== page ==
Yesterday, I wrote about Lehman Brothers’
Neuberger is quite a catch
In 2003, Lehman paid $2.8 billion for Neuberger Berman in a cash-and-share deal. Today, analysts believe the unit could be worth $8 billion to $10 billion. (For reference, Lehman’s market capitalization fell below $10 billion today, while fund manager Legg Mason’s
In other words, since the acquisition closed almost five years ago, the value of the Neuberger franchise has more than tripled (note that Neuberger’s value creation is somewhat overstated, as Lehman contributed some of the assets under management when they combined) while Lehman shares have lost more than half their value. Understandably, that discrepancy is a sore point for the 30 top portfolio managers who received substantial Lehman share packages with a long-term lock-in. Those key executives would now require sizable guarantees from a buyer, effectively reducing the consideration Lehman can expect to walk away with.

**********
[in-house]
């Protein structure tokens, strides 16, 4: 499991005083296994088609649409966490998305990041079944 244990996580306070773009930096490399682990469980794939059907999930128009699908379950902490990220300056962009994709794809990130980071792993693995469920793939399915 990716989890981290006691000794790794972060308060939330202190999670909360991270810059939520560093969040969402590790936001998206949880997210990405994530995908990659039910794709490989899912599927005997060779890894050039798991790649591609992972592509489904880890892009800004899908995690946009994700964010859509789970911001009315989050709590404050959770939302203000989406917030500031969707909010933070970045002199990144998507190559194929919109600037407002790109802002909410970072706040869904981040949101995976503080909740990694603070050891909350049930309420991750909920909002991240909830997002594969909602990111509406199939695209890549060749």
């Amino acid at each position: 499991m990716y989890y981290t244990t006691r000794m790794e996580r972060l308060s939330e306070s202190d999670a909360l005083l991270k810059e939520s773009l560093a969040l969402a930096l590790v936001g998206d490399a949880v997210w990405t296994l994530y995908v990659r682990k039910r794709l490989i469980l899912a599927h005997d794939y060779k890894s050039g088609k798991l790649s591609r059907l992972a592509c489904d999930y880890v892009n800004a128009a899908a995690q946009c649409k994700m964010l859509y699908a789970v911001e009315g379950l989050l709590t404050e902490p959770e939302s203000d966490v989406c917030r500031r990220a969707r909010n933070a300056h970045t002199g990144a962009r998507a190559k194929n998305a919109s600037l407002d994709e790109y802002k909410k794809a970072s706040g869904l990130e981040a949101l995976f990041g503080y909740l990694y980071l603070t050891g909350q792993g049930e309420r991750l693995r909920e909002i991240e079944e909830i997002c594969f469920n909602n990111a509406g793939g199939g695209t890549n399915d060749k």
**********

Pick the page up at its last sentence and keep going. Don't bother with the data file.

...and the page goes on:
Neuberger is one of Lehman’s crown jewels -- a superb business that delivers a dependable earnings stream. The acquisition has exactly fulfilled Lehman’s ambition to diversify its earnings away from its dominant fixed-income activity. (No wonder Blackstone
Does Lehman have an endgame?
Naturally, Lehman is now reluctant to part with this jewel out of duress (potential buyers must see this as an extreme buying opportunity). Alas, it doesn’t have a noncore asset in its back pocket like Merrill’s
Furthermore, massive repeated capital raisings from Lehman and other banks such as Morgan Stanley
Lehman has managed to string the market along so far (albeit with a heavy toll on its share price), but as speculation rises concerning possible losses in the third quarter, the firm appears to be running out of options very fast.
When you conduct your affairs imprudently, you may ultimately be forced to make difficult decisions to repair the damage. The longer you wait to make those decisions, the narrower your set of choices. Those hard truths are looming like a freight train in front of Lehman and there’s no getting out of its way.
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Alex Dumortier, CFA, has no beneficial interest in any of the stocks mentioned in this article. Legg Mason is a Motley Fool Inside Value pick. The Fool owns shares of Legg Mason. Try any of our Foolish newsletters today, free for 30 days. The Motley Fool has a disclosure policy.